News and Blues

News and Blues


Curses, Foiled Again

A clerk at a Radio Shack in Clearwater, Fla., identified Andre T. Puskas, 20, as the suspect who tried to rob the store because Puskas worked there. The clerk told police that Puskas tried using a Taser on her but instead Tasered his own hand and then fled empty-handed. Police arrested him when he showed up later for his shift. (Tampa Bay Times)

Missing the Point

During an argument with his girlfriend, Tyler Ford, 23, hit her with a textbook used in his anger management class, according to sheriff’s deputies in Spartanburg County, S.C. (Greenville’s WYFF-TV)

First Things First

Nyima Dorjee, 39, was sitting in a New York City jury pool for a gun-possession trial when he complained to the questioning prosecutor of chest pains and difficulty breathing, but when a court officer informed Justice Joel Blumenfeld, the judge told him to let the prosecutor finish his questioning. “There’s a few more minutes left,” the judge reportedly said. “They can wait.” The officer decided that Dorjee needed immediate assistance, however, and called an ambulance. Doctors determined he was having a heart attack. (United Press International)

Next Year, Try Evian

After the U.S. Drought Monitor declared northern Arizona to be “abnormally dry,” Flagstaff decided to allocate 440,000 gallons of drinkable water to make snow for the city’s third annual Urban Ski and Snowboard Festival. Flagstaff official Kimberly Ott defended the plan, citing “the economic benefit to the community.” The city rejected using reclaimed water to make snow, arguing that potable water is cleaner and more comfortable for snowboarders and skiers. “There would be people upset if it was reclaimed water,” downtown business owner Kevin Collins insisted. (Phoenix’s KTVK-TV)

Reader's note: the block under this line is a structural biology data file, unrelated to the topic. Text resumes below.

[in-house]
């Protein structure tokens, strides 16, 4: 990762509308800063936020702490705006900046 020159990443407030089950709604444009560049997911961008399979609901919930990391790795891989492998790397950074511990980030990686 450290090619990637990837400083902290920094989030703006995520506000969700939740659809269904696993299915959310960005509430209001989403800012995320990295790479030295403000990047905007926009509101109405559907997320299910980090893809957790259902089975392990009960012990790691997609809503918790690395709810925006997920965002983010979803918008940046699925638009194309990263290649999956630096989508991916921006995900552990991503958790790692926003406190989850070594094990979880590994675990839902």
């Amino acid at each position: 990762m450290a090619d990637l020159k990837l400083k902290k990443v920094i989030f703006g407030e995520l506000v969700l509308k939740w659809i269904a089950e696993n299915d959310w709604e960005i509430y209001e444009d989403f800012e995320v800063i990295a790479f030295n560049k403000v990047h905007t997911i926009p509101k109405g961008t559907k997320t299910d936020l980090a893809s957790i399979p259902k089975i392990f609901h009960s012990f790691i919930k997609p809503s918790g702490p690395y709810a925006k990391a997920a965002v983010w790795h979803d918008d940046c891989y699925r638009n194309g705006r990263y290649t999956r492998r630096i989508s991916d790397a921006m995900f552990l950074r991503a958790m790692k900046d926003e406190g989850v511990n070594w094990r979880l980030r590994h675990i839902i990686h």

Science Schmience

Christian minister Ken Ham’s goal of building a replica of Noah’s Ark in the Kentucky hills stalled for lack of money until Ham (no relation to Noah’s son) engaged in a debate on evolution with PBS “Science Guy” Bill Nye. Ham’s Answers in Genesis ministry and the Creation Museum received widespread media attention during the debate, which pitted science against the Bible’s explanation of the origins of the universe. Ham said that a flood of donations would allow construction of the Ark Encounter to begin soon and open to the public in summer 2016. (Associated Press)

Better Late Than Never

The New York Times ran a correction to an article it published on Jan. 20, 1853, acknowledging that it misspelled the name of Solomon Northup, whose memoir inspired the movie 12 Years a Slave. The paper spelled Northup’s last name as “Northrop” in the article and “Northrup” in the headline. The paper became aware of the errors after they were pointed out on Twitter. (USA Today)

Child’s Play

The driver of a car that got stuck in a ditch in Vestoppland, Norway, told a passing snowplow operator that he ran off the road while making a U-turn to return home to get his driver’s license. When the plow operator eyed him suspiciously, the diminutive driver explained that he was a dwarf. He was actually a 10-year-old boy joyriding with his 18-month-old sister in their family car. “He asked for help to tow his vehicle so they could continue their journey,” police Officer Kai Lyshaugen said. Instead, the plow operator notified the authorities. (United Press International)